|Lookit how excited that guy is at the top, playing with his open jars of ether and pine pitch.|
Along with the other scientific features made available in the pages of DC's sci-fi showcase Strange Adventures was Amazing Ratios, a one-pager which combined a curiosity of the universe with some of the weirdest analogies ever to grace comics.
|The word "if" carries a lot of water in this one.|
|Check out how many dudes it took to kill Marie Curie.|
|I remember dad before we turned him into pencils.|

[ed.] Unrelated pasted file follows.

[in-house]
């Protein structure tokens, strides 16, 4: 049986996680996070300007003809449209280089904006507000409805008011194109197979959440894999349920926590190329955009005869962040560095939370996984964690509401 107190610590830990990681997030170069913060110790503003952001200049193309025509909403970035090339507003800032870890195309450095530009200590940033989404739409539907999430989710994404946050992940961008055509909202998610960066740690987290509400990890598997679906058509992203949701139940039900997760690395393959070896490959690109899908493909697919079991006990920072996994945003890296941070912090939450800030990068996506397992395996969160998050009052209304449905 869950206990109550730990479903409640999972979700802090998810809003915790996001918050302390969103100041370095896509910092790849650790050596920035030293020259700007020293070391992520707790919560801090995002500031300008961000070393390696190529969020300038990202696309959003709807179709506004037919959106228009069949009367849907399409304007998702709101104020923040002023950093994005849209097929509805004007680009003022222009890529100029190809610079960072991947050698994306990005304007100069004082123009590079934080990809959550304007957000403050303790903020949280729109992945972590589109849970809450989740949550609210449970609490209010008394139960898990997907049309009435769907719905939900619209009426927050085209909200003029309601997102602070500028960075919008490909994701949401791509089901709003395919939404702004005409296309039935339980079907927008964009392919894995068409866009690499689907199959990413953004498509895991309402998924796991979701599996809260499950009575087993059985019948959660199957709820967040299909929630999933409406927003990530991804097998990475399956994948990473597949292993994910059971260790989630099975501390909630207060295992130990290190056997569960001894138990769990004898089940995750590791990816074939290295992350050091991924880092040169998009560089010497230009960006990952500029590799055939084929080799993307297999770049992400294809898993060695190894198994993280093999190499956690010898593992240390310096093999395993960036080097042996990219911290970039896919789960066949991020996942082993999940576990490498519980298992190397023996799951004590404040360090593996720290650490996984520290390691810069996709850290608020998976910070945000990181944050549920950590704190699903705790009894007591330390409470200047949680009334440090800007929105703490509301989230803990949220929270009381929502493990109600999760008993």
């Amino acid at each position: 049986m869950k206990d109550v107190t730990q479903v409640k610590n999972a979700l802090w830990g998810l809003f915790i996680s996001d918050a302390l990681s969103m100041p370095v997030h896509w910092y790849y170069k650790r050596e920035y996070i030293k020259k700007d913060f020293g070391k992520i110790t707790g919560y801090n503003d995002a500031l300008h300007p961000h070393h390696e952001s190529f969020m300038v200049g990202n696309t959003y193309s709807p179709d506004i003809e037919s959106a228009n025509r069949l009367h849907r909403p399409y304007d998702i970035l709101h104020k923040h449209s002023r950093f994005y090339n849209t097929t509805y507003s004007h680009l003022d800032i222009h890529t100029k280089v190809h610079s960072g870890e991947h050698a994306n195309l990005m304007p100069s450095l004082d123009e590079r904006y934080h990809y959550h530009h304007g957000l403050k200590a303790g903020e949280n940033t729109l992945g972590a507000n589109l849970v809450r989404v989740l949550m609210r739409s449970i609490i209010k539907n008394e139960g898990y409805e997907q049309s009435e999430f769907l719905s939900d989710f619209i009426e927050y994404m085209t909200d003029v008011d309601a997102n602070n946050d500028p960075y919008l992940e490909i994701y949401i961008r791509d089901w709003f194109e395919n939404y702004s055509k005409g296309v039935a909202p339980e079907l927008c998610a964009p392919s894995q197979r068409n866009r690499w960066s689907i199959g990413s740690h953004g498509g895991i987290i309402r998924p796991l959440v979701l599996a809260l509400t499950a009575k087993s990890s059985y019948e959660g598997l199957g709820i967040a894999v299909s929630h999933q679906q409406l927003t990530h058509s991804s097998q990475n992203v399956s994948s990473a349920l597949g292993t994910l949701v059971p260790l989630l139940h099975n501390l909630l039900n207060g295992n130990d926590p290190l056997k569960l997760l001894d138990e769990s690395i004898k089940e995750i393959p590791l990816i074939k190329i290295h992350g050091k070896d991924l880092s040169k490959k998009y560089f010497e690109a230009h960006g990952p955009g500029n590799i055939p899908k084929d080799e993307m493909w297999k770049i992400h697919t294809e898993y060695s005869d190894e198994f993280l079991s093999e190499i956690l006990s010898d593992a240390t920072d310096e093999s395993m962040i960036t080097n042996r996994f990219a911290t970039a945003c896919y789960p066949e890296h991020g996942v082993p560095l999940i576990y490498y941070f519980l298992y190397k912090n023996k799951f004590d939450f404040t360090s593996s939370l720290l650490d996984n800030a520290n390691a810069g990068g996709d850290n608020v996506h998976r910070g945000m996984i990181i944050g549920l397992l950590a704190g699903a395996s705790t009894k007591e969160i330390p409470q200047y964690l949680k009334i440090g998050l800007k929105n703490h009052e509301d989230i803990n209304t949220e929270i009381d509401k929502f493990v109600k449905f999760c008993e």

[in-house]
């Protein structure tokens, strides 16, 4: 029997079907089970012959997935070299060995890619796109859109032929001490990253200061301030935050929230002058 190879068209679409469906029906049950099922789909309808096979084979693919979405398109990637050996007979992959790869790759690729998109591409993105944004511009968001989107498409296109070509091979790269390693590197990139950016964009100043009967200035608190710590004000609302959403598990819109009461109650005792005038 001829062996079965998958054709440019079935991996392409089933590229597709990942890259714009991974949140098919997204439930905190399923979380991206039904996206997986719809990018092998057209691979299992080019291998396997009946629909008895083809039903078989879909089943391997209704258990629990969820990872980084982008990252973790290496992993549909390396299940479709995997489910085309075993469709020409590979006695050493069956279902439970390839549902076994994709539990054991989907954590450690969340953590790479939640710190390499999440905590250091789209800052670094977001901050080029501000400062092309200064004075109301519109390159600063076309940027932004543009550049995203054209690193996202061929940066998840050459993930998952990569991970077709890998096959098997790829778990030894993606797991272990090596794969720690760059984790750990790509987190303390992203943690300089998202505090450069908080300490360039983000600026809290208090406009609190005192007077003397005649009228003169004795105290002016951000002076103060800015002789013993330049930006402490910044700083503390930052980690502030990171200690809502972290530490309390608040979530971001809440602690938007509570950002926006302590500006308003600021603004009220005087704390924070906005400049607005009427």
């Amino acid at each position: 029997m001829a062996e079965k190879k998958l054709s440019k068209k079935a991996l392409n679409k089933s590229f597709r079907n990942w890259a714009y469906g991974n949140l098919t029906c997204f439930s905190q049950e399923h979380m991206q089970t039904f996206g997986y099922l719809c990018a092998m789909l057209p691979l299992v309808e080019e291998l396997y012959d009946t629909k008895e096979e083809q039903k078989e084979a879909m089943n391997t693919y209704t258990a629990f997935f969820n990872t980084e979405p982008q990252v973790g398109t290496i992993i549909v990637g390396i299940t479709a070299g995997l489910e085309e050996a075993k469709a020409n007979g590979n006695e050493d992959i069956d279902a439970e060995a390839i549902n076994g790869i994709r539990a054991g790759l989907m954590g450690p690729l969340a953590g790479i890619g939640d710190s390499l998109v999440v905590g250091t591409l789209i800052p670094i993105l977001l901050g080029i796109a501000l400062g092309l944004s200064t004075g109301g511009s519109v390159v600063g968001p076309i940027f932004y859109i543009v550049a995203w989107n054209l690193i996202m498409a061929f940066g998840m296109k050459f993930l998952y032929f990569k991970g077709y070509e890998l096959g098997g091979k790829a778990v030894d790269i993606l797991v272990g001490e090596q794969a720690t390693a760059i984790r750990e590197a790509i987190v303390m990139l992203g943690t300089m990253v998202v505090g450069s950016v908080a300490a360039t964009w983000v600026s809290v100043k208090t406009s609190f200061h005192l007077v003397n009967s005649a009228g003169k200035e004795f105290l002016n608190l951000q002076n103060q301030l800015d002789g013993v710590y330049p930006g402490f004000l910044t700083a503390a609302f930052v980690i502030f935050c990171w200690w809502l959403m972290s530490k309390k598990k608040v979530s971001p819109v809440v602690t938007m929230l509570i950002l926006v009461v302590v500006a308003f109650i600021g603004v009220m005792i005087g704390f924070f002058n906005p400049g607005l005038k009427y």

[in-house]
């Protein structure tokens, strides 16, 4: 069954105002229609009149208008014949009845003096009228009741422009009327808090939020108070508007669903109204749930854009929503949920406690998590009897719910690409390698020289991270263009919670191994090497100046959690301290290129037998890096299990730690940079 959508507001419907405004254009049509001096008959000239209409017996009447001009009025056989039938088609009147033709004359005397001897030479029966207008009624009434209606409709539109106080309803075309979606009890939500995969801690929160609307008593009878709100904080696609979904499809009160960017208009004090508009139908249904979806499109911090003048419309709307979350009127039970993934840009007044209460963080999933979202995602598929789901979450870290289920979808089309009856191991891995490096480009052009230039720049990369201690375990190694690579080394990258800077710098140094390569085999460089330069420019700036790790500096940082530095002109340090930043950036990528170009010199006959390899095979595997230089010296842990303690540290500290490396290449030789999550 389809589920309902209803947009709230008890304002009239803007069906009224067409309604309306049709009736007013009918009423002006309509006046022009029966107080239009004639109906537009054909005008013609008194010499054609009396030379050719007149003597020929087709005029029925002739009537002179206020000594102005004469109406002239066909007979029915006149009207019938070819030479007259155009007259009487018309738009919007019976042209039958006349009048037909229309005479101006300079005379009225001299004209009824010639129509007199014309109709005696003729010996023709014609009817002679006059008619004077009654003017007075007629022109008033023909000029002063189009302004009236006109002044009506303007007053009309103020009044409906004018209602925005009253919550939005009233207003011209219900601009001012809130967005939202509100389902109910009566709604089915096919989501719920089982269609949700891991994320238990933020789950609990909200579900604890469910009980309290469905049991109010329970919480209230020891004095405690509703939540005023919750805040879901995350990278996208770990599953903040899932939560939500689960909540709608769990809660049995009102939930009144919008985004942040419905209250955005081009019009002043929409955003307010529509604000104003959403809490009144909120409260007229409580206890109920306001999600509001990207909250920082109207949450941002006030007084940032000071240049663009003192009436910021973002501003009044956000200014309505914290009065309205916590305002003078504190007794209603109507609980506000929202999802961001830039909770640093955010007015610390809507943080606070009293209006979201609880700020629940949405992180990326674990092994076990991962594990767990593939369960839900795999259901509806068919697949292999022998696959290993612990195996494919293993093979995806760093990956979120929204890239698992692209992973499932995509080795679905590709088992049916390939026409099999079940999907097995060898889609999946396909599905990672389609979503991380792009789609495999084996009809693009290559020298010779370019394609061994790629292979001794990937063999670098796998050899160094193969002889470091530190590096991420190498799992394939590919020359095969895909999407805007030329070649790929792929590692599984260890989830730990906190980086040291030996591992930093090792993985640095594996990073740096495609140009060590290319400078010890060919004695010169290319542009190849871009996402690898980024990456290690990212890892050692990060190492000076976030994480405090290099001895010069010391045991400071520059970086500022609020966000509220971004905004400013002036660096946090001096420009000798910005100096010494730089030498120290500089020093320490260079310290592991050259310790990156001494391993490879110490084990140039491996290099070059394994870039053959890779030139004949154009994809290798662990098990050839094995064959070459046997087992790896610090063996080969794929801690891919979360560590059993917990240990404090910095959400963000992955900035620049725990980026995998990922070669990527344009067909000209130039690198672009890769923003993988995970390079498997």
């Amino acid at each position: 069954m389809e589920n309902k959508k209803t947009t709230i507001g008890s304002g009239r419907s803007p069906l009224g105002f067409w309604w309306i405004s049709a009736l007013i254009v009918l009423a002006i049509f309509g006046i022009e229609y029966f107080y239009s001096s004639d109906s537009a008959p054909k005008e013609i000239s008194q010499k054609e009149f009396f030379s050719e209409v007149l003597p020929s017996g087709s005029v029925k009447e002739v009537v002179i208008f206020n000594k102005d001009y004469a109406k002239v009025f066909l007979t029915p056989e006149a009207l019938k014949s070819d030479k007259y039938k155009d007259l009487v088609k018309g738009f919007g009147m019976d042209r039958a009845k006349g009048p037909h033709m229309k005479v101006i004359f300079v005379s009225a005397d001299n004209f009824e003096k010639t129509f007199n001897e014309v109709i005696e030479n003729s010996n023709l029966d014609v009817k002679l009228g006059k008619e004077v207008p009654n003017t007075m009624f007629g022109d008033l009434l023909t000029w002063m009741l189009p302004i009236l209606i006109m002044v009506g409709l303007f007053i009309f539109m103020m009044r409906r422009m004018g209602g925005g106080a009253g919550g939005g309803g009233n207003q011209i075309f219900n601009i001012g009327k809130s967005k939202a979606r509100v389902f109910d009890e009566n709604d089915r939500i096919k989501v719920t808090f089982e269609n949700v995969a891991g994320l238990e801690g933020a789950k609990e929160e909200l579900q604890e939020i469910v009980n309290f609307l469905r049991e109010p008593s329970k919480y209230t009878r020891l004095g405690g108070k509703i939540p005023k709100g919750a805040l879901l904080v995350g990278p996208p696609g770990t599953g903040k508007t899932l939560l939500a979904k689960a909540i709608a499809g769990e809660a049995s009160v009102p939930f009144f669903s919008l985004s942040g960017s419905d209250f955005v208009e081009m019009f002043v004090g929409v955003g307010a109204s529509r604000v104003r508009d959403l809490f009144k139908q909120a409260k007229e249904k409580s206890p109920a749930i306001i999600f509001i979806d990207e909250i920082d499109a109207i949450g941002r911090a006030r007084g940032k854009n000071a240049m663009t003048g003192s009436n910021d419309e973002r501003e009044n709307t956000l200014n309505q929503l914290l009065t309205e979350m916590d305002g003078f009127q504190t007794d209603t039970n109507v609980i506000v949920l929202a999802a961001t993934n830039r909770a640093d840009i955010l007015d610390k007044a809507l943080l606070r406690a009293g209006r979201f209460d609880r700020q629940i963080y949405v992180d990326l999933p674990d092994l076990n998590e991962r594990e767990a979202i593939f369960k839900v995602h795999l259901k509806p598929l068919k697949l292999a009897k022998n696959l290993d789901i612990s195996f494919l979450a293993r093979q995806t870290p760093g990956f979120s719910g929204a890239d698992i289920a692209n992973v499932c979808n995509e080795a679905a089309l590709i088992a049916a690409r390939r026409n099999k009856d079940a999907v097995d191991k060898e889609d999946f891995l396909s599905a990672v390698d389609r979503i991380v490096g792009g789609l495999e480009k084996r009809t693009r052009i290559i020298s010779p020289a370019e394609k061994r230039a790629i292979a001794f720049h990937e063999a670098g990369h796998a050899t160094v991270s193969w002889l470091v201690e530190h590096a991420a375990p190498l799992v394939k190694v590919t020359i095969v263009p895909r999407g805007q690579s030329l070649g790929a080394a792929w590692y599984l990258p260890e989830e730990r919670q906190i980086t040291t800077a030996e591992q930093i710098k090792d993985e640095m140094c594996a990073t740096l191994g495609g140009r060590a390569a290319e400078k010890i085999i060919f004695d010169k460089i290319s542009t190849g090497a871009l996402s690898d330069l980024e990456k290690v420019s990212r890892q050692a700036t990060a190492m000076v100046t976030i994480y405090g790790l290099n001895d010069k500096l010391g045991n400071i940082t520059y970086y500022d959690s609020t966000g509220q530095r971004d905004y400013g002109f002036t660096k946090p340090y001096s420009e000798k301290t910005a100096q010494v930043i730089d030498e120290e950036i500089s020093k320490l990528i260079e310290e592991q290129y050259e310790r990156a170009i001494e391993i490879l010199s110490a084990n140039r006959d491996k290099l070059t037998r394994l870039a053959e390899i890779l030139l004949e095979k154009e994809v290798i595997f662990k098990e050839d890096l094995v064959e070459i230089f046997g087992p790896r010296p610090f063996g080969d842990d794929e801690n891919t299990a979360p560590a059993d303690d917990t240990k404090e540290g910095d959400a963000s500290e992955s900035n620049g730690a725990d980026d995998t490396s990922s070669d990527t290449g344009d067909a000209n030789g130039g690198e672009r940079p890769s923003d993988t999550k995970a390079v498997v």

|So, wait, I need a telescope to see another planet's moons? Run me through that again.|
Factual inserts like the above have fallen out of favor in contemporary comics, being as they are perceived to be "for kids." Unlike comics which haven't expressly been for kids in decades, despite the fact that they are explicitly at least for wildly immature adults. Personally, I like these kinds of featurettes now that I'm old and no longer have to worry about things like "making something of my life" and "choosing a career path." It's really low-pressure to learn about sugar yield in beets now, when during my childhood expressing that fact would've gotten me locked into a food chemistry pallet at college. Phew, bullet dodged!
|And that's what Jesus really meant.|